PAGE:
Edge-DRsplash-10-edge-articles
I Smell a RAT! New Cybersecurity Threats for the Crypto Industry
David Trepp, Partner, IT Assurance with accounting and advisory firm BPM LLP,  7/9/2021
News
Attacks on Kaseya Servers Led to Ransomware in Less Than 2 Hours
Robert Lemos, Contributing Writer,  7/7/2021
Commentary
It's in the Game (but It Shouldn't Be)
Tal Memran, Cybersecurity Expert, CYE,  7/9/2021
Register for Dark Reading Newsletters
White Papers
Video
Cartoon
Current Issue
The Promise and Reality of Cloud Security
Cloud security has been part of the cybersecurity conversation for years but has been on the sidelines for most enterprises. The shift to remote work during the COVID-19 pandemic and digital transformation projects have moved cloud infrastructure front-and-center as enterprises address the associated security risks. This report - a compilation of cutting-edge Black Hat research, in-depth Omdia analysis, and comprehensive Dark Reading reporting - explores how cloud security is rapidly evolving.
Flash Poll
Twitter Feed
Dark Reading - Bug Report
Bug Report
Enterprise Vulnerabilities
From DHS/US-CERT's National Vulnerability Database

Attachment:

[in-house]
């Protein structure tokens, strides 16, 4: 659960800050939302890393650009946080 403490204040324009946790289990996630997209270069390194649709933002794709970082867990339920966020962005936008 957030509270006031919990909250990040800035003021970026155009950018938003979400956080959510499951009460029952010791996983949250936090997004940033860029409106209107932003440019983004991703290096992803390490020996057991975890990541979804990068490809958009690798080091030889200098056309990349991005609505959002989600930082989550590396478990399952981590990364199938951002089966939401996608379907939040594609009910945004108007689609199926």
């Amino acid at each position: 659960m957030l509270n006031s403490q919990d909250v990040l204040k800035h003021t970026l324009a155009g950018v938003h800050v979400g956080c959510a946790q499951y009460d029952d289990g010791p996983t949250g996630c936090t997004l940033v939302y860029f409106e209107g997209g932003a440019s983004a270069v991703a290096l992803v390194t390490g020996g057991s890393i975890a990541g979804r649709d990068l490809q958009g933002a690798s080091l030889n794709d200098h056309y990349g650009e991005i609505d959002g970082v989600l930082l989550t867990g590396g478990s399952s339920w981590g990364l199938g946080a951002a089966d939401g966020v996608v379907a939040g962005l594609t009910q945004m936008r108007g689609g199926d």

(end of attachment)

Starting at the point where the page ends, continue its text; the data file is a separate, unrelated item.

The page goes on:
CVE-2022-48176
PUBLISHED: 2023-01-31
Netgear routers R7000P before v1.3.3.154, R6900P before v1.3.3.154, R7960P before v1.4.4.94, and R8000P before v1.4.4.94 were discovered to contain a pre-authentication stack overflow.
CVE-2022-45897
PUBLISHED: 2023-01-31
On Xerox WorkCentre 3550 25.003.03.000 devices, an authenticated attacker can view the SMB server settings and can obtain the stored cleartext credentials associated with those settings.
CVE-2022-32528
PUBLISHED: 2023-01-30
A CWE-306: Missing Authentication for Critical Function vulnerability exists that could cause access to manipulate and read files in the IGSS project report directory when an attacker sends specific messages. Affected Products: IGSS Data Server - IGSSdataServer.exe (Versions prior to V15.0.0.22170)
CVE-2022-32529
PUBLISHED: 2023-01-30
A CWE-120: Buffer Copy without Checking Size of Input vulnerability exists that could cause a stack-based buffer overflow, potentially leading to remote code execution when an attacker sends specially crafted log data request messages. Affected Products: IGSS Data Server - IGSSdataServer.exe (Versio...
CVE-2022-32747
PUBLISHED: 2023-01-30
A CWE-290: Authentication Bypass by Spoofing vulnerability exists that could cause legitimate users to be locked out of devices or facilitate backdoor account creation by spoofing a device on the local network. Affected Products: EcoStruxureâ„¢ Cybersecurity Admin Expert (CAE) (Vers...